The book starts off by extending a reassuring hand to those who are nervy about statistics. It acknowledges its ambiguous standing, quoting Courtney's (and not Disraeli's!) obligatory "lies, damn lies, and statistics" and a hilarious "cigarettes are the biggest single cause of statistics" by an unknown columnist. But right at the start the book also makes the important point that mathematical statistics is not about averages, but on the contrary about capturing and measuring variation. There is an interesting reference to Darwin's work on natural selection, which represented an ideological shift away from the "idealised mean" bearing the essence of a species, and towards the variation that enabled it to evolve. As the book points out, Darwin was the first to view evolution as a statistical process. This type of philosophical shift, which occurred in the middle of the 19th century, combined with the Victorians' fascination with all things measurable provided the perfect breeding ground for modern statistics, as well as a starting idea of the book.
In what follows we travel back to the beginnings of data collections, meeting the likes of Thomas Cromwell and the astronomer Edmond Halley, before delving into Victorian statistics, including Florence Nightingale's important statistical observations in military hospitals. The mathematical concepts begin in earnest with a section on probability theory, which then leads to all the concepts that should be part of a beginner's guide to statistics: probability distributions, the central limit theorem, different types of averages and how they can mislead, measures of variation and correlation, regression to the mean and how to fit models. The book ends with a pointer to inferential statistics, which has given us vital applications like opinion polls and medical statistics.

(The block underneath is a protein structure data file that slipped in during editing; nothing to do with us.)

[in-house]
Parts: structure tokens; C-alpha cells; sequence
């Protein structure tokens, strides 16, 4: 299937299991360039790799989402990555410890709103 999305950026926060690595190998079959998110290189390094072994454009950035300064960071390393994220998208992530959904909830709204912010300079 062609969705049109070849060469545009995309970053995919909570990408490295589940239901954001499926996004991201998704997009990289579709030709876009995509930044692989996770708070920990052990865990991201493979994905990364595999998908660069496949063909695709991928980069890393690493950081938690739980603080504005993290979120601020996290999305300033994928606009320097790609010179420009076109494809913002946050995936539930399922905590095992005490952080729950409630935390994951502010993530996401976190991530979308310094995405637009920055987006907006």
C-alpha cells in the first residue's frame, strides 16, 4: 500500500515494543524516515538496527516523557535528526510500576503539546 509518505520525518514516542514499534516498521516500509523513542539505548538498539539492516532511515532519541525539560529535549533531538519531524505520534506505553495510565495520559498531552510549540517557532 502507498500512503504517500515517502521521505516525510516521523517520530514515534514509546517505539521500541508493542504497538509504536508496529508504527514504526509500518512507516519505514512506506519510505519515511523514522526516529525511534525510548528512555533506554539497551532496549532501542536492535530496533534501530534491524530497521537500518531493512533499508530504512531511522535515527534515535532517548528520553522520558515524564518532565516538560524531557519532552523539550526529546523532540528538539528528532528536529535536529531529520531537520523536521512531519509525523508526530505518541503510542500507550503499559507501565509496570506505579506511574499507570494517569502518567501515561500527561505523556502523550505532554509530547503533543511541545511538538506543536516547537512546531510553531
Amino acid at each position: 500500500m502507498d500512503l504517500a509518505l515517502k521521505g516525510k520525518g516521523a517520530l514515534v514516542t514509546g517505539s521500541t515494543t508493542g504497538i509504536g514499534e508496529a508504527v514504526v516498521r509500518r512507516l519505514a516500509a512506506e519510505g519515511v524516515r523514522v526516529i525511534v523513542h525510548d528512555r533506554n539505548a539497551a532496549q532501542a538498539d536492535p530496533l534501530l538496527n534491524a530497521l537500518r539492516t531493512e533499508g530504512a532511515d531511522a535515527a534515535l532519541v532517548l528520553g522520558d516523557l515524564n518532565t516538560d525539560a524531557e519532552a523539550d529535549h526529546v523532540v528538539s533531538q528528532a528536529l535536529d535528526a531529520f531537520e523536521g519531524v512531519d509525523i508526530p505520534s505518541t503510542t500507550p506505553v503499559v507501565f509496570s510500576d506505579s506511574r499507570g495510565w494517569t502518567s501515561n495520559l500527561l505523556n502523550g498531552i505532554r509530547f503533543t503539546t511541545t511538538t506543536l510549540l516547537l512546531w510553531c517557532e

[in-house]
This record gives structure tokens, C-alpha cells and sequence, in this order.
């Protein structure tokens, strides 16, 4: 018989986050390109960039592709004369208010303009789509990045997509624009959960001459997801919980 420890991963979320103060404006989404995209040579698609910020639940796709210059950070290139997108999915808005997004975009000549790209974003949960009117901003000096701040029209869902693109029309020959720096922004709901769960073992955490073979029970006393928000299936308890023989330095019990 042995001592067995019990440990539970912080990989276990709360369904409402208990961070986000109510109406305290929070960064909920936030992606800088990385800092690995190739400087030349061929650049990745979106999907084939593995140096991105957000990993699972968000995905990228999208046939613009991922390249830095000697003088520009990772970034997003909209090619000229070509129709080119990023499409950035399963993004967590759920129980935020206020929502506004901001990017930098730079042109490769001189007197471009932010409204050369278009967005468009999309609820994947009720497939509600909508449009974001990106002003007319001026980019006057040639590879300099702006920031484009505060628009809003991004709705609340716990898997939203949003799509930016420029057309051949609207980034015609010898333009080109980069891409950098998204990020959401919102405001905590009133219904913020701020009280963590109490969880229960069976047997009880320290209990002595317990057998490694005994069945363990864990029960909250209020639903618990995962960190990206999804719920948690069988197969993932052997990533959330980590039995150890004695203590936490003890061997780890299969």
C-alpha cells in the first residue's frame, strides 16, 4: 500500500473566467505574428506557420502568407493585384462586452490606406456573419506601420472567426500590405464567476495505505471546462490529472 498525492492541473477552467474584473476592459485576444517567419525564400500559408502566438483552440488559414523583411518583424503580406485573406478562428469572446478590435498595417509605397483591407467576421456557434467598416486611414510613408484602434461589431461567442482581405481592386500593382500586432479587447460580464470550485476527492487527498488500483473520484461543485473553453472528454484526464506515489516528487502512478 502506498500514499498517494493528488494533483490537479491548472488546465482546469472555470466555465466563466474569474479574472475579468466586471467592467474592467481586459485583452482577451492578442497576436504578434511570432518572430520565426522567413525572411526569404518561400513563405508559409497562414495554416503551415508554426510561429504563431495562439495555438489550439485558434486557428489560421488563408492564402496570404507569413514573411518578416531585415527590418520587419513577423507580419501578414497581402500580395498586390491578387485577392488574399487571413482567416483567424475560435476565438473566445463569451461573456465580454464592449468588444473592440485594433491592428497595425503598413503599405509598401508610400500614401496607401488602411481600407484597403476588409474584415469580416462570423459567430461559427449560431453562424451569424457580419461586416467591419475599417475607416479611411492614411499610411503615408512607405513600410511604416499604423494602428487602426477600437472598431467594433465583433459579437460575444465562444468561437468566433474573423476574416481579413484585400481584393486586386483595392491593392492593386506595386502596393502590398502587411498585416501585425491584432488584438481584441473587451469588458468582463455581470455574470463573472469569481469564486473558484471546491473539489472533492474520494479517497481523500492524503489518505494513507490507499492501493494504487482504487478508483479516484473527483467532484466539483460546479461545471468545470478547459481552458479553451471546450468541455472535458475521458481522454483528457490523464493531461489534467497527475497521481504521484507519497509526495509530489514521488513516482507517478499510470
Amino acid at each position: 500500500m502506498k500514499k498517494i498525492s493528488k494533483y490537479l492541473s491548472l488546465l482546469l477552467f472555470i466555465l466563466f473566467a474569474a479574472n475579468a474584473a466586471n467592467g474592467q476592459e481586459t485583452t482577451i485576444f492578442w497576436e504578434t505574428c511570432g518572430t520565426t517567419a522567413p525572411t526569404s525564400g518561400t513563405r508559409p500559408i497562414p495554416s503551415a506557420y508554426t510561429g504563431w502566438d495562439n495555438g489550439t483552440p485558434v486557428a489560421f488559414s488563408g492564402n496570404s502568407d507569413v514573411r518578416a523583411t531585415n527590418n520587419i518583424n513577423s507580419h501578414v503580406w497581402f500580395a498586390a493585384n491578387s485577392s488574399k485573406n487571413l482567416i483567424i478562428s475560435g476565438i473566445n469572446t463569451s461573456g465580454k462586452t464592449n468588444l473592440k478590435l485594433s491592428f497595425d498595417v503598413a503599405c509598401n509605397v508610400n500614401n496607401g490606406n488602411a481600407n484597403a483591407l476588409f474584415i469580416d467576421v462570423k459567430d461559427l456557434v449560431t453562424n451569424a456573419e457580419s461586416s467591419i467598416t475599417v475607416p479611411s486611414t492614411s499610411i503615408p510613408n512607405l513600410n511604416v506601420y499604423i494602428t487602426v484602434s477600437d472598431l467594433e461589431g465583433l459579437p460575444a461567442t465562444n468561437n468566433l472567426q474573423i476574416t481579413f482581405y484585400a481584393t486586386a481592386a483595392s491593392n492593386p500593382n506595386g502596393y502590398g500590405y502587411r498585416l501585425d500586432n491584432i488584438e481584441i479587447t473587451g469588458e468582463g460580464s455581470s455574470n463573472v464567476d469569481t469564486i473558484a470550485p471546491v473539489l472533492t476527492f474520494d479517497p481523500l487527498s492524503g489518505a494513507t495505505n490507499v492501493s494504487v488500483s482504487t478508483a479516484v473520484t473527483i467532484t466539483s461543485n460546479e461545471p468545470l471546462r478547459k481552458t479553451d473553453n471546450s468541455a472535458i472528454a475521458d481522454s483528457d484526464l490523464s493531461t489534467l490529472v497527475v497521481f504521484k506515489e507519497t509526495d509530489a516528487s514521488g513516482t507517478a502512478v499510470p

The context provided throughout the book does wonders for mathematical comprehension. Once you understand the problems that faced the statistical protagonists, it's far easier to make sense of the mathematical solutions they came up with. And the resulting mathematical concepts are defined rigorously alongside the drawings and historical anecdotes. This approach of explaining the real meaning, in plain English, of statistical concepts makes these definitions much easier to digest. So if you're nurturing an amateur interest in statistics, then this book offers an entertaining dip-in-and-out way of getting your head around some of the central concepts. For the more serious student, it makes a great companion to your old-school text book.
You can also read Eileen Magnello's Plus article Florence Nightingale: The compassionate statistician.
- Book details:
- Statistics: A graphic guide
- Eileen Magnello and Borin van Loon
- paperback — 176 pages (2009)
- Icon Books Ltd
- ISBN: 978-1848310568
About the author